By David S. Hilzenrath
Washington Post Staff Writer
Tuesday, September 22, 2009; 5:12 PM
The federal government has ordered health insurers to stop telling Medicare beneficiaries that proposed health reform legislation could hurt seniors and jeopardize their benefits.
The government might take enforcement action against insurers that have tried to mobilize opposition to the legislation by sending their enrollees "misleading and confusing" messages, a senior official of the Department of Health and Human Services said in a memo Monday.
The mailings in question urge enrollees to contact their congressional representatives and protest the legislation, the memo said.
A spokesman for America's Health Insurance Plans, the industry's main lobbying group, issued a statement Tuesday criticizing what he described as the government's "gag order."
"Seniors have a right to know how the current reform proposals will affect the coverage they currently like and rely on," AHIP spokesman Robert Zirkelbach said.
Sen. Mitch McConnell of Kentucky, the Senate's Republican leader, denounced the HHS order as an attempt to squelch free speech.
"We cannot allow government officials to target individuals or companies because they do not like what they have to say," McConnell said.
"Is this what we believe as a Senate -- that this body should debate a trillion-dollar health care bill that affects every American while using the powerful arm of government to shut down speech?" McConnell said.
McConnell noted that Humana, an insurer at the center of the controversy, is based in his home state. The company has been a large contributor to McConnell, donating $112,452 over his career, according to Eric Schultz, communications director for the Democratic Senatorial Campaign Committee.
As an alternative to traditional fee-for-service Medicare, Medicare beneficiaries have the option of enrolling in health plans managed by private insurers, which are known as Medicare Advantage plans. The government has been grossly overpaying those health plans, according to President Obama, members of Congress, and a variety of analysts.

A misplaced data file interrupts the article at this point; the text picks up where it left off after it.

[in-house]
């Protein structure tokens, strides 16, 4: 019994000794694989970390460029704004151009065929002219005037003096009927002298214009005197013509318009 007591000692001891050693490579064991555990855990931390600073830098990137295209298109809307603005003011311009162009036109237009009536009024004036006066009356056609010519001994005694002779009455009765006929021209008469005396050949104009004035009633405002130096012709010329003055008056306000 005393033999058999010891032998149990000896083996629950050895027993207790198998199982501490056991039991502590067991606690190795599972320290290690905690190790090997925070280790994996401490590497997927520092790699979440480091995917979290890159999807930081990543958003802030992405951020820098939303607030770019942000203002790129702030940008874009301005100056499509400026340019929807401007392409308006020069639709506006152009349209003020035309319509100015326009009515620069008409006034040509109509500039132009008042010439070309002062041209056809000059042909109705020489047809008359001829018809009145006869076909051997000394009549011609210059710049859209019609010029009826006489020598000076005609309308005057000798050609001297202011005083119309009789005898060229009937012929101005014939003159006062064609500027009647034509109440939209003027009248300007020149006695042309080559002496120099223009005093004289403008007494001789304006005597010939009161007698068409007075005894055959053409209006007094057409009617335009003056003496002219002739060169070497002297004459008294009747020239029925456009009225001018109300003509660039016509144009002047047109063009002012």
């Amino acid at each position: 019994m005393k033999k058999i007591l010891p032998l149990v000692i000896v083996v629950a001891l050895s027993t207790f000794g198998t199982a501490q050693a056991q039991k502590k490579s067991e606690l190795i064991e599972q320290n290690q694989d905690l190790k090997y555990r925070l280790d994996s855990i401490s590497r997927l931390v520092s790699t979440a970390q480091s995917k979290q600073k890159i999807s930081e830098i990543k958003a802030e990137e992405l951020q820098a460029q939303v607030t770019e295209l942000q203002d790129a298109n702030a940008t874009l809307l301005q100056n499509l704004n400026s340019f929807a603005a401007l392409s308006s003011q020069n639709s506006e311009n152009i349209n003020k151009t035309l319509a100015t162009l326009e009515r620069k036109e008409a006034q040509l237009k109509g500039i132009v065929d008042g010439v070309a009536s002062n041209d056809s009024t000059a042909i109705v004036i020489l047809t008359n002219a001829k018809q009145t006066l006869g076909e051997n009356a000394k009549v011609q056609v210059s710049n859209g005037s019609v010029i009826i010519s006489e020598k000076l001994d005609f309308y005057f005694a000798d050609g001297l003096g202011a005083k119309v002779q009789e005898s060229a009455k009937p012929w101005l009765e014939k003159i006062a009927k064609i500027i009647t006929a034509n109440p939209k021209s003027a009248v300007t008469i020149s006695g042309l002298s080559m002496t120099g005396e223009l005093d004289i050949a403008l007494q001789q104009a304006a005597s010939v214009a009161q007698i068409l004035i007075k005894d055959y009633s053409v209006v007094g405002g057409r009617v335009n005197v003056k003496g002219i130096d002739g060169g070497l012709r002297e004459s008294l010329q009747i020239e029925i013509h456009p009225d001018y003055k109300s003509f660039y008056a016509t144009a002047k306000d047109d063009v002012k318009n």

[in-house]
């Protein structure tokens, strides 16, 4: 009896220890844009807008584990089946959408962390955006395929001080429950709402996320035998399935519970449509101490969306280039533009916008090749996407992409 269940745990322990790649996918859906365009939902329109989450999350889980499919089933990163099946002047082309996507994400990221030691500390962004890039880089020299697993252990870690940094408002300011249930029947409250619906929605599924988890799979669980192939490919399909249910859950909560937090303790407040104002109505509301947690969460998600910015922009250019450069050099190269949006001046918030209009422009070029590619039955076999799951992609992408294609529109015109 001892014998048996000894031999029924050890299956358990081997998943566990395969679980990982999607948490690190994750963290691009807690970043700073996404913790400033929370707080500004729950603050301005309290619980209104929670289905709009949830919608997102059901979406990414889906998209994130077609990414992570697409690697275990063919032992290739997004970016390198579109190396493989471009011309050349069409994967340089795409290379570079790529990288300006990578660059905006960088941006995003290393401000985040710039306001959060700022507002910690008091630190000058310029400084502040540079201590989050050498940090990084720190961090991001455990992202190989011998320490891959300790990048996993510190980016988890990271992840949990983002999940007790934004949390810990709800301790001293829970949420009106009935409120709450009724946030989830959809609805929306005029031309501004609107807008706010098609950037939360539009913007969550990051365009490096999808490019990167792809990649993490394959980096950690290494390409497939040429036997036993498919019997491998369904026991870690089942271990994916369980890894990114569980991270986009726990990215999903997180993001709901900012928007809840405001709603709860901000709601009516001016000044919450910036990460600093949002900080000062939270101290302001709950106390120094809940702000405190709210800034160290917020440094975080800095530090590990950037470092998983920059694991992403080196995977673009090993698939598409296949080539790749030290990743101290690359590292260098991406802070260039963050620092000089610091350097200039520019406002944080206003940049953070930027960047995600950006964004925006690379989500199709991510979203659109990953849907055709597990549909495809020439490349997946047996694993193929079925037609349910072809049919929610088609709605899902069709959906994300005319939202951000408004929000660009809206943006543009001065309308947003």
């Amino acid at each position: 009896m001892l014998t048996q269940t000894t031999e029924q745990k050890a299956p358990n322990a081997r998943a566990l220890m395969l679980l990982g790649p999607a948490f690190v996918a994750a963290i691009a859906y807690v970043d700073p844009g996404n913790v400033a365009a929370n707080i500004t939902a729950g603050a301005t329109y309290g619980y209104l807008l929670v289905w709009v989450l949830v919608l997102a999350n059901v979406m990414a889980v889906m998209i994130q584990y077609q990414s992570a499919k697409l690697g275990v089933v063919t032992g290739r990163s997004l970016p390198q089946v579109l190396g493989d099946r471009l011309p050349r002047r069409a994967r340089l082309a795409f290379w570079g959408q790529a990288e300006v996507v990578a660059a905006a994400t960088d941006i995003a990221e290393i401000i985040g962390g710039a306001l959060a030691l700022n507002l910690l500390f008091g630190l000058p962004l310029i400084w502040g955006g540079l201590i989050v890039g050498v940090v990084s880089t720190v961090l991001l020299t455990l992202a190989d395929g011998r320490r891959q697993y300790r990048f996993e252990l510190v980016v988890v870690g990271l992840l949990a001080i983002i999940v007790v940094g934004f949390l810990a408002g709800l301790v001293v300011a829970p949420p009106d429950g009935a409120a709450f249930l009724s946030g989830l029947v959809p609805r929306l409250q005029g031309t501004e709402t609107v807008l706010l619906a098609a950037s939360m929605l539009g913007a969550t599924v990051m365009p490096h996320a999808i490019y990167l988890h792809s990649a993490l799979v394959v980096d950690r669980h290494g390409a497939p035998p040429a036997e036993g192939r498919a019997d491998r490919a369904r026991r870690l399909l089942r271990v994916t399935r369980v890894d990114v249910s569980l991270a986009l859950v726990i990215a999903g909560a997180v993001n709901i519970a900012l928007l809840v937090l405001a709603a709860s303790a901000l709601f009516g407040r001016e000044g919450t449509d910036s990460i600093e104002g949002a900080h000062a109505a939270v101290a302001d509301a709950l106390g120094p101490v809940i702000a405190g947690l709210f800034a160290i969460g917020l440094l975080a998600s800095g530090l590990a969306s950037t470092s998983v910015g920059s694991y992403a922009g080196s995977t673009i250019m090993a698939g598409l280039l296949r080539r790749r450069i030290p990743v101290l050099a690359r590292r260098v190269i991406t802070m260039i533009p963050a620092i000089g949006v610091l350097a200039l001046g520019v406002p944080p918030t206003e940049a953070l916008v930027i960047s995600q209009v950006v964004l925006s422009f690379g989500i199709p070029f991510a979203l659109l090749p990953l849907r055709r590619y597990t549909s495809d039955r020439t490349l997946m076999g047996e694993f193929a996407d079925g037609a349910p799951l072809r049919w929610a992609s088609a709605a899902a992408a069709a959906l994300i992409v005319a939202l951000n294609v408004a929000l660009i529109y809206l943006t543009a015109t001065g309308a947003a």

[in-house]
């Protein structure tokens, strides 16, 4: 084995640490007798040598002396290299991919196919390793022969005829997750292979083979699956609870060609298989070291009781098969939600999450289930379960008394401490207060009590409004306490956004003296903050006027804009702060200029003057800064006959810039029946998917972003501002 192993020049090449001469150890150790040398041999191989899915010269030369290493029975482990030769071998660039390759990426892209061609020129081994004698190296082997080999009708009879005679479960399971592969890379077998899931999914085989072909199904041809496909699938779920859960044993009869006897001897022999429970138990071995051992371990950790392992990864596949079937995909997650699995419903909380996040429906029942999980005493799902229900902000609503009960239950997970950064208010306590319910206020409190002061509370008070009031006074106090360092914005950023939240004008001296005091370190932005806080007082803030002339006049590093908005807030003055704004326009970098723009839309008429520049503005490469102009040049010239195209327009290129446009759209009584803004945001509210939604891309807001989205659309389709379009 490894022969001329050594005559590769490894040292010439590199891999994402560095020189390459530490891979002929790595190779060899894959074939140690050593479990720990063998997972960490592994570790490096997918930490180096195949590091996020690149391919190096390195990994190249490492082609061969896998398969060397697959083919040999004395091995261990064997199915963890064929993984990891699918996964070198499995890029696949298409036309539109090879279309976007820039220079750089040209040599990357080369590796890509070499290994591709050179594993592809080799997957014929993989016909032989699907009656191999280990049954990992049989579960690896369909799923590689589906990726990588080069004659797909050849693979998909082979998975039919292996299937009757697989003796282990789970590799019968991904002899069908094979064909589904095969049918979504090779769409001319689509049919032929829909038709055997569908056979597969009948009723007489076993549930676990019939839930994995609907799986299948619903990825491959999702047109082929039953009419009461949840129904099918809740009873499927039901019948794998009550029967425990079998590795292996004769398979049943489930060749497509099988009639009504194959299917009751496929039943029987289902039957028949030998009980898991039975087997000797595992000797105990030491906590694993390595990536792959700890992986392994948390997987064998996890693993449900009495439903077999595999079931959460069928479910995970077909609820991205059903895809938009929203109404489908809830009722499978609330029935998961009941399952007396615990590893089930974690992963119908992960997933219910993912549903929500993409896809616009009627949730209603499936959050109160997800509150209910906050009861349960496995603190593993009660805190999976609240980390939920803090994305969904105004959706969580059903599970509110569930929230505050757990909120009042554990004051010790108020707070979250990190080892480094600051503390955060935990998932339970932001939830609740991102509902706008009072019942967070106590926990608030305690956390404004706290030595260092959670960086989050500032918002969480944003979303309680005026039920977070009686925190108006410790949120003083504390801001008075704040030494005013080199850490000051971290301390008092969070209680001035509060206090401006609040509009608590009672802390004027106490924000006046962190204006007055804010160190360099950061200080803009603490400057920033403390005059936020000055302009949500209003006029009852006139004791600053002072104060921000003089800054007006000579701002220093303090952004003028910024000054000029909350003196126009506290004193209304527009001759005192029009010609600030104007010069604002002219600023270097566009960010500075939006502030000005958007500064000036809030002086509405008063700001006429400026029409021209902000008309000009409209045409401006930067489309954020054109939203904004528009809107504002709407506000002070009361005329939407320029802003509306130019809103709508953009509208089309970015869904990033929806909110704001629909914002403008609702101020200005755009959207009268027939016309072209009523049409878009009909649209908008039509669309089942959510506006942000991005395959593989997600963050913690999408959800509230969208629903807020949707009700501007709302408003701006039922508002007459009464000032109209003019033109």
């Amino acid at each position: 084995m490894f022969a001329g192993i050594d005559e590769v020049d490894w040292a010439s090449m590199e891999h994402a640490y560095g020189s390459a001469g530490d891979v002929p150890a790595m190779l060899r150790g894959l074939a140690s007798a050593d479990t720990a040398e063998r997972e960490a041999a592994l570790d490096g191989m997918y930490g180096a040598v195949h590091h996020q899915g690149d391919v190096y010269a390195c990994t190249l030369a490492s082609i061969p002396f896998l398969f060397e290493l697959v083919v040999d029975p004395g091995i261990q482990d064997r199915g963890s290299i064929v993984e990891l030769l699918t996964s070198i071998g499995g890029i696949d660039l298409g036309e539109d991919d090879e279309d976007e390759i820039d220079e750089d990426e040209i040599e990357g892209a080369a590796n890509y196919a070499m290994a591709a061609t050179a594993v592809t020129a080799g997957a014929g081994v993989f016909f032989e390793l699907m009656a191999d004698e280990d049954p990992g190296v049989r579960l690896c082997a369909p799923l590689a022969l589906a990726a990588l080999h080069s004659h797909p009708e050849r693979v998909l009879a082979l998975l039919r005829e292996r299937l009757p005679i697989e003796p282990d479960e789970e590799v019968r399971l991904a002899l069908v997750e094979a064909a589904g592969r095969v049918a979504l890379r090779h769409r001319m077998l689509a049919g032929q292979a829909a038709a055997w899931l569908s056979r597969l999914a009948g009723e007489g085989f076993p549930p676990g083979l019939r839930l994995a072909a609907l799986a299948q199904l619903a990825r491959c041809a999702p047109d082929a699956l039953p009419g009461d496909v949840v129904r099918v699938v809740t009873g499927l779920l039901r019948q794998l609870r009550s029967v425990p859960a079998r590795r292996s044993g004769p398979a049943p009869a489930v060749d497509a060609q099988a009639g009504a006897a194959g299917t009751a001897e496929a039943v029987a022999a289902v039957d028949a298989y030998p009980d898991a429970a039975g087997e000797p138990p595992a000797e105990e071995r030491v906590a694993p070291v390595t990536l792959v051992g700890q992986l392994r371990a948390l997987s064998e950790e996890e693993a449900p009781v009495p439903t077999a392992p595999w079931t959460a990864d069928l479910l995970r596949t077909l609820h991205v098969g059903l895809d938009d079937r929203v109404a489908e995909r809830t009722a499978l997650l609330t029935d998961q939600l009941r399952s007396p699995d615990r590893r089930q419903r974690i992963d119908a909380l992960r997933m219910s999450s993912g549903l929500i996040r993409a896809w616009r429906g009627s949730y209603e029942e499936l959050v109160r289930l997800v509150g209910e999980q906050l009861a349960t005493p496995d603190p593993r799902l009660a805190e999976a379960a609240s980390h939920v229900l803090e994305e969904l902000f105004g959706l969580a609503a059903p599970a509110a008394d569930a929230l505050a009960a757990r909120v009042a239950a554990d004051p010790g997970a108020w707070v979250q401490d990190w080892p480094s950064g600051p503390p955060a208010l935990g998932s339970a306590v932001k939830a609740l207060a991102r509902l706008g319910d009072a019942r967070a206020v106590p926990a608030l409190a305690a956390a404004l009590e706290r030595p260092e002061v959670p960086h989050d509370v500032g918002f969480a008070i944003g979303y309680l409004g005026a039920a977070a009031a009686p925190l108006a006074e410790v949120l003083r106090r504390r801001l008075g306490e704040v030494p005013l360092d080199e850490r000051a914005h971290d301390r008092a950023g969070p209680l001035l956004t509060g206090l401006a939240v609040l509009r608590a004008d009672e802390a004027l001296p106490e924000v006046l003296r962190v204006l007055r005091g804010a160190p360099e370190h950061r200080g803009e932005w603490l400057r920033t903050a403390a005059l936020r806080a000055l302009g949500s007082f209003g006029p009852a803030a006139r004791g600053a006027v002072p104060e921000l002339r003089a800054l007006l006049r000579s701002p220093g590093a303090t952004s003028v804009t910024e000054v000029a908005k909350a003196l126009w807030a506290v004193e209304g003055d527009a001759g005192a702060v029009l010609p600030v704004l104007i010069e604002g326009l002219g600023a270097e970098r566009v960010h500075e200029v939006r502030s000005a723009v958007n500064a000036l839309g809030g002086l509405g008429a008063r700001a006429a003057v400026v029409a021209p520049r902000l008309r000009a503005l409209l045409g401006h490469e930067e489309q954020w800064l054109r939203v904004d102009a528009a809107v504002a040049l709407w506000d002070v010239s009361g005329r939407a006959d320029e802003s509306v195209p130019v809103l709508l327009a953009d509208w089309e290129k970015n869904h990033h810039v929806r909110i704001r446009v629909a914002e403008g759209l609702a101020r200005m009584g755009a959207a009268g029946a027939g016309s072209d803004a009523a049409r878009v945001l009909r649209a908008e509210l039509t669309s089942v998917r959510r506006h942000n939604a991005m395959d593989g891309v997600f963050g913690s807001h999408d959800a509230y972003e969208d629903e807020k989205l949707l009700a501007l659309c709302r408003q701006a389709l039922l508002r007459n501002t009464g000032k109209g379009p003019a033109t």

Proposed health reform legislation would sharply reduce funding for Medicare Advantage plans, and the insurance industry has been battling to prevent that from happening. The bill unveiled last week by Sen. Max Baucus (D-Mont.), chairman of the Senate Finance Committee, would directly cut payments to Medicare Advantage plans by an estimated $123 billion over 10 years, and it would indirectly reduce funding for those plans by another $15.6 billion, according to the Congressional Budget Office.
The big insurer Humana triggered the HHS crackdown with a letter to Medicare enrollees claiming that health reform proposals could hurt "millions of seniors and disabled individuals" who "could lose many of the important benefits and services that make Medicare Advantage plans so valuable." The letter was sent in envelopes marked "important information about your Medicare Advantage plan -- open today!"
HHS wrote to Humana last week instructing it to stop the mailings, and it wrote to all Medicare Advantage plans Monday, saying "such communications are potentially contrary to . . . federal law." The government regulates communications between the health plans and their members.
Baucus had urged HHS to crack down on the mailings.
"It is wholly unacceptable for insurance companies to mislead seniors," he said in a Monday news release. "The health care reform bill we released last week strengthens Medicare and does not cut benefits under the Medicare program -- and seniors need to know that," he said.
The AHIP spokesman countered that if the proposed cuts are enacted, "seniors will face premium increases, reduced benefits, and, in some parts of the country, will lose access to their Medicare Advantage plan altogether."
Humana spokesman Tom Noland said beneficiaries "deserve to know the impact that funding cuts of the magnitude being discussed would have on benefits and premiums."
McConnell said it was a "common sense conclusion" that the proposed cuts in payments to Medicare health plans would lead those plans to reduce benefits.